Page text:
NEW YORK - Separated from her husband and struggling to buy food and other necessities for herself and two daughters, Bridget Glover watched in horror as her credit card bills mounted. She thought filing for bankruptcy would be the only way out.
"I even got second jobs, but that wasn't enough," recalled Glover, a benefits coordinator from Wheatley Heights, N.Y. "Every time I had to pay bills, I would pull out my checkbook and cry. I couldn't answer the phone because I knew it was bill collectors."
Instead of bankruptcy, Glover sought help from a nonprofit credit counseling agency and worked out a debt repayment program. Three years later, she's nearly finished; her next step will be applying for a mortgage for a new home.
Stories like Glover's are a reason nonprofit credit counselors are being given a greater role in the bankruptcy process.
Under a new federal bankruptcy law that takes effect Oct. 17, debtors must take part in a credit counseling session in the six months before filing bankruptcy applications, paying as much as $50 for a 90-minute session. The law also mandates that many complete a financial education course before their bankruptcies are final, and some of these courses will be handled by credit counselors as well.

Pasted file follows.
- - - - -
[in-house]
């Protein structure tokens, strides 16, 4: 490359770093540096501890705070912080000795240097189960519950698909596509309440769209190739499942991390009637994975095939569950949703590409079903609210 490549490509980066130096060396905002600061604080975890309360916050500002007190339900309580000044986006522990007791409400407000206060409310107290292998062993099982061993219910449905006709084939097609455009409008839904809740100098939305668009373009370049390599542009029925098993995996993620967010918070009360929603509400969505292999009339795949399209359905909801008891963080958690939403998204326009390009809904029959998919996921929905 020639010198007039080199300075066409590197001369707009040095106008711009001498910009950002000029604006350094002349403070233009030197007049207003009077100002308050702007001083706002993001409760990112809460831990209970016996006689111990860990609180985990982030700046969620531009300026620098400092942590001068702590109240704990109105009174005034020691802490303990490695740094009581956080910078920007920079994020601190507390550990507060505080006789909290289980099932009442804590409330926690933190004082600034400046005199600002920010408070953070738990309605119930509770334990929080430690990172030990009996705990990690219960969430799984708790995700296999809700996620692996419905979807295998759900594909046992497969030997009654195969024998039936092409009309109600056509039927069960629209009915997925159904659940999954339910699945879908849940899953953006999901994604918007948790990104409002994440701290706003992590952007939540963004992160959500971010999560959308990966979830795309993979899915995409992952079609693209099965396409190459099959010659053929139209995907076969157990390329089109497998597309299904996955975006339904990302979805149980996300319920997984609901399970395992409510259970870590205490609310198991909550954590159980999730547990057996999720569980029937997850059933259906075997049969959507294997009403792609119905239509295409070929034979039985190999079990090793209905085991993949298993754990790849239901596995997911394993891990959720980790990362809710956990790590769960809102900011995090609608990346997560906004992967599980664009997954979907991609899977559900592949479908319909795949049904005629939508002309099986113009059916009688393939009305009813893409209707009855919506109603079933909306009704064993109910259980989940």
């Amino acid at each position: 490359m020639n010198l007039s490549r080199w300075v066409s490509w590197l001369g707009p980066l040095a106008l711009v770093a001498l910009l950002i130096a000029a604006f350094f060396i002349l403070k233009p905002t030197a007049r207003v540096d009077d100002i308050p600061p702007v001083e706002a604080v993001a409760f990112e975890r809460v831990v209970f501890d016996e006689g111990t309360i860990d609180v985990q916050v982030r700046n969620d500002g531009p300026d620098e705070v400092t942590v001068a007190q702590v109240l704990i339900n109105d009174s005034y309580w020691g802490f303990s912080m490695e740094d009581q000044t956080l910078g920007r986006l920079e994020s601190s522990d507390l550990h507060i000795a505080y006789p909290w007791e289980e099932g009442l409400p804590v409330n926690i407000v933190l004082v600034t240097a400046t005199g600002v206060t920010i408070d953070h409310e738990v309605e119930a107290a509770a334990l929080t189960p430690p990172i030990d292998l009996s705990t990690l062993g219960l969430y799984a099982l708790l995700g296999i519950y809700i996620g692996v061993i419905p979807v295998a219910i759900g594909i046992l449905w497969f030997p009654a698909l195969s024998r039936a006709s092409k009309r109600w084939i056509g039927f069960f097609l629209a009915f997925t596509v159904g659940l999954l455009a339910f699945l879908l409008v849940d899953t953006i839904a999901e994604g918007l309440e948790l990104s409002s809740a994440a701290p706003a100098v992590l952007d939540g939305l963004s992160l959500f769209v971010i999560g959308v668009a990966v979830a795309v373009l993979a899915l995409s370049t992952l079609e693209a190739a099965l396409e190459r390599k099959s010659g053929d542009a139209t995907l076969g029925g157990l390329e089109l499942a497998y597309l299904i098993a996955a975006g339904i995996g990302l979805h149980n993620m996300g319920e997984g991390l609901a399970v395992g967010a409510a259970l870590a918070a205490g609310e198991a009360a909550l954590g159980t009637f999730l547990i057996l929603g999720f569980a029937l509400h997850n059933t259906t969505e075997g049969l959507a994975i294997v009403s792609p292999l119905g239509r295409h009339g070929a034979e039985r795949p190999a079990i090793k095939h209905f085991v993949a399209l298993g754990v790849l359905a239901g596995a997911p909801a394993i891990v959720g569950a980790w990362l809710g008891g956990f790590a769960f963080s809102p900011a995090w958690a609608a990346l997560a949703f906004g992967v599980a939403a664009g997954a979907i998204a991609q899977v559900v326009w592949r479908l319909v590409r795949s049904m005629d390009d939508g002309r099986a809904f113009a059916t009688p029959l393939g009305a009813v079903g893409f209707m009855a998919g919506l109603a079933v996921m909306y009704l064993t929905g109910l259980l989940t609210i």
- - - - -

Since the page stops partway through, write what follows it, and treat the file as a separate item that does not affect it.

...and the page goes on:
The counseling requirement is expected to double to 3 million the number of Americans seeking help each year from nonprofit credit counselors, straining an industry already grappling with funding problems and investigations into whether some agencies abused their not-for-profit status.
Joel Greenberg, president and chief executive officer of Novadebt in Freehold, N.J., which helped Glover, said it remains unclear how many people will be able to avoid bankruptcy through counseling.
"We expect that many of these people will be in very deep trouble by the time they come to us," Greenberg said.
And many financially troubled consumers have never developed money skills, said Howard Dvorkin, president of Consolidated Credit Counseling Services Inc. in Fort Lauderdale, Fla.
"For many of these people, this could represent the most time they've ever spent in their lives focused on their personal finances," Dvorkin said.
Counselors will help them analyze their spending and work out a budget. Some people are likely to need the counselors' help in negotiating with creditors to get a manageable debt repayment program going.
Still, Dvorkin acknowledged, "it's going to be a huge challenge to deliver these services effectively and efficiently" to those coming in just one step ahead of bankruptcy.
Ideally, credit counseling should be done in face-to-face sessions. But because of the increased load, the new law also will allow phone counseling and Internet counseling.
This has led some consumer advocates like Liz Pulliam Weston, author of "Deal With Your Debt," to suggest Americans facing bankruptcy will be subjected to "drive-through counseling" that will do little to re-educate them about good spending and borrowing habits.